The superpowers of heroes such as Spiderman, Captain America, and the Hulk have become a frequent sight in movies and TV shows, but new technology may mean that you could see them in your day to day life, sometime in the near future.
A paper recently released by Stephen Hsu, a professor of theoretical physics at Michigan State University, asserts that by tweaking our genomes, we could make humans drastically smarter. He explained that by modifying gene variants, human intelligence could be increased to 10 times what it is now.
The paper has inspired renewed discussion in the academic community around the issue of genetic modification and how it might be used to give people ‘superhuman’ powers.
Last week, a man who had been paralyzed for two years walked again following a transplant to his spine. The treatment involved the injection of olfactory ensheathing glial cells (OEGs) into the man’s spine, which were able to create new nerve cells and repair damaged ones.
Michel Leroux, professor in SFU’s Department of Molecular Biology and Biochemistry, acknowledged the uses of stem cell technology: “It’s simply basic biological principles that multicellular animals, such as us, employ to grow from a single cell to an adult.”
However, he speculated that, “we will require 50 plus years to get closer to really understanding mechanisms at the molecular level inside our cells.”
Human engineering is not just limited to comic books anymore. John Gurdon and Shinya Yamanaka, who won the Nobel Prize in Physiology or Medicine in 2012, discovered that adult cells can be reprogrammed back into stem cells.
These stem cells can then be pushed to develop into a huge variety of adult cells: skin, bone, muscle, or even nerve.
The technique, called induction of pluripotency, has made previously impossible therapies a reality. A short list of examples includes repairing damage to the heart after a heart attack, creating new insulin producing cells for diabetic patients, and even constructing a kidney from scratch.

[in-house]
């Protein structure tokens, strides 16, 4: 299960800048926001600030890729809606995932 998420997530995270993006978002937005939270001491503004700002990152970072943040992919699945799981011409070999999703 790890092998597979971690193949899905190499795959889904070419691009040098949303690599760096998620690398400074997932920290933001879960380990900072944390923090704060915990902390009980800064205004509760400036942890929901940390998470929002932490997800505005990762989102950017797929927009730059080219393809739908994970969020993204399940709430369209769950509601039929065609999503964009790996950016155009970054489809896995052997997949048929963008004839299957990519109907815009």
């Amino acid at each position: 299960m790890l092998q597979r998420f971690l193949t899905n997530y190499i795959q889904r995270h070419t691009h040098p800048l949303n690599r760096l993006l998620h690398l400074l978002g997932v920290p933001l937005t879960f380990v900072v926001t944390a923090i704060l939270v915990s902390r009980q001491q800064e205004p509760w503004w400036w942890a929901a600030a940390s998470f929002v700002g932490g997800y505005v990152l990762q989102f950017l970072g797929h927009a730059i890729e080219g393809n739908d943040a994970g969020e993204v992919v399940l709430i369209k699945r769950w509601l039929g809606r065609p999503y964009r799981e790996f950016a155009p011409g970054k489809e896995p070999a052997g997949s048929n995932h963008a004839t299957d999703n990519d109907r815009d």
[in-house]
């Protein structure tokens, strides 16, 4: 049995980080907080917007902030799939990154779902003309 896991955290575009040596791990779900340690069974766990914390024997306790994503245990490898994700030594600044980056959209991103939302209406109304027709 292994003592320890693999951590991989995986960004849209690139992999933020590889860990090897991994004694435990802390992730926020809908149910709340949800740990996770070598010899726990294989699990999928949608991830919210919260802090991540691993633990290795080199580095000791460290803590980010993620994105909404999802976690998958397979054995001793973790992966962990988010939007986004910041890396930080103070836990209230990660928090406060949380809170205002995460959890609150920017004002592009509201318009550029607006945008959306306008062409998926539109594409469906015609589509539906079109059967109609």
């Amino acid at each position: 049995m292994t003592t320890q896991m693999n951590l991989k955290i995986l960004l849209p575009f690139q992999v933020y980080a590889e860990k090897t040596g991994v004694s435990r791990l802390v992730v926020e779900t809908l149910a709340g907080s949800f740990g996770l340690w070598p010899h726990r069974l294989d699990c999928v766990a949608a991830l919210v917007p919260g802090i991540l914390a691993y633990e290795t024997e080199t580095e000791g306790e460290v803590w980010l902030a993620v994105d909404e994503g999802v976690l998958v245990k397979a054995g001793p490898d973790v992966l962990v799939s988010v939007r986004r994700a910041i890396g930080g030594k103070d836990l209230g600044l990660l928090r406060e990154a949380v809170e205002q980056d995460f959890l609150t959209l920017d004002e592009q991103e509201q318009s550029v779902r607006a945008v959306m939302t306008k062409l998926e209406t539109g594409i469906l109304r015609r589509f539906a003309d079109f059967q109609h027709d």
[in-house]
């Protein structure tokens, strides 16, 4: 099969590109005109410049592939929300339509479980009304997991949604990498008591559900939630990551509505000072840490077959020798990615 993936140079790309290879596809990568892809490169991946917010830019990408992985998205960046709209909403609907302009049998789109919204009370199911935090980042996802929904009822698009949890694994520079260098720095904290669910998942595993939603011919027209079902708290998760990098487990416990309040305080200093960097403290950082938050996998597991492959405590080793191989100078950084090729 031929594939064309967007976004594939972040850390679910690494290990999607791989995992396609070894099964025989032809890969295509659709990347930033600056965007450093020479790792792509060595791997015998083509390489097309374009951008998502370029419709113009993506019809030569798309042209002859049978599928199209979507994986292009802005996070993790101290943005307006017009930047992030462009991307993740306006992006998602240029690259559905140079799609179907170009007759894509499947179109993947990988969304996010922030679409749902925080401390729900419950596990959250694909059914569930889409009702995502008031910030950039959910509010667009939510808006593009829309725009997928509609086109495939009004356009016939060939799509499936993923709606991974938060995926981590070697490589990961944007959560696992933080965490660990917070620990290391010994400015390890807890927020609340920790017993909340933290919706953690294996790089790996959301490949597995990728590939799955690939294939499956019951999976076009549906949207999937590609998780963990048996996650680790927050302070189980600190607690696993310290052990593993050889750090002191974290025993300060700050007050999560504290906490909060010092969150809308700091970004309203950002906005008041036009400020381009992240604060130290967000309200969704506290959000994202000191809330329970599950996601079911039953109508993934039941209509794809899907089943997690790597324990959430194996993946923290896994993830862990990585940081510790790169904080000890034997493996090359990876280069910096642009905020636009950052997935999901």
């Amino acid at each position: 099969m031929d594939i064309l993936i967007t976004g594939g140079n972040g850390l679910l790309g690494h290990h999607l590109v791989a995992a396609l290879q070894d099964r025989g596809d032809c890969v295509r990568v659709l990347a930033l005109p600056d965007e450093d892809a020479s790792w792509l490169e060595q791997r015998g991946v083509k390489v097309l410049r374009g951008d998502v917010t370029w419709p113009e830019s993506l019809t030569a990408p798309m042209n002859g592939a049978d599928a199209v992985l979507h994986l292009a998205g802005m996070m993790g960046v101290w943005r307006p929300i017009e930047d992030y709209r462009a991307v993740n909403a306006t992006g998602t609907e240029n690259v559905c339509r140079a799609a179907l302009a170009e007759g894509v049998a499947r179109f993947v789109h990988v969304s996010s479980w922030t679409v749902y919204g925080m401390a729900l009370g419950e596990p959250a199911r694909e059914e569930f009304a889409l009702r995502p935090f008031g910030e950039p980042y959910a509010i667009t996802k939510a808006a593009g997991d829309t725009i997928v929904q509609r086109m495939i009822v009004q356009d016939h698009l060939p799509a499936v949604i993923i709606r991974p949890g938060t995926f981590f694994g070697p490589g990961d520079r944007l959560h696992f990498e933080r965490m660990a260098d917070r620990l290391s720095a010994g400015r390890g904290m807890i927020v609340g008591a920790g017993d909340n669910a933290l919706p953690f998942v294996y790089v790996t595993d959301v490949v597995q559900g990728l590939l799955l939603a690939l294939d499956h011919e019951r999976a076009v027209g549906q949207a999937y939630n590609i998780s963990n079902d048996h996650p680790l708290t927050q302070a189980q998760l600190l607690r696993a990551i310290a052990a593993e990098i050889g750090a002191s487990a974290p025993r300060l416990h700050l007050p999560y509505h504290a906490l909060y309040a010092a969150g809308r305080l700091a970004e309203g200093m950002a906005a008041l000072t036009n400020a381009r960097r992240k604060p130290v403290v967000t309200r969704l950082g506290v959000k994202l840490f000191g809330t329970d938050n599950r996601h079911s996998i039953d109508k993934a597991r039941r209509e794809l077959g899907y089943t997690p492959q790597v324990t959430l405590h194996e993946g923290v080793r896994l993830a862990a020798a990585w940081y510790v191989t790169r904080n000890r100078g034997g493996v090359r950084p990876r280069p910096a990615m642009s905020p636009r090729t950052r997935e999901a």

Human engineering is not just limited to comic books anymore.
Such advances in the use of genetic engineering are reminiscent of a ‘healing factor’ that allows superheroes like Wolverine and Deadpool to heal their injuries supernaturally fast. When asked whether reprogramming a human’s body like this would ever be possible, Leroux suggested that it represents a logistical challenge.
“The main issue there is delivery,” he said.
Currently, there are many methods for modifying cells’ behaviour, but most involve somehow getting foreign genes into the cell. There is even a ‘gene gun’ currently on the market, which fires DNA-coated gold particles into cells. Despite the innovation, physically getting DNA into many cells in a living organism is extremely difficult, at least for now.
Gene editing tools like CRISPR — clustered regularly interspaced short palindromic repeats which take advantage of natural DNA repair machinery to engineer the genome — might mean that scientists are that much closer to giving humans supernatural healing or amplifying the abilities that we already have. For instance, infants under a year old that have lost a finger tip can regenerate the finger, much like how a salamander can regenerate a lost limb.
Leroux explained that the excitement behind CRISPR is due to its incredible versatility and that “remarkably, it works in everything that’s been tried.”
However, with these powerful tools also come ethical challenges. Leroux had his own opinions on the matter. “Personally, I could say that if you know that your children will have a particular genetic disorder and you’re able to fix that, I think that’s ok,” he said. “So is that where you draw the line? You can pre-fix problems but you can’t enhance existing traits.”
For good or bad, Marvel or DC, the capabilities to engineer superhumans are already here.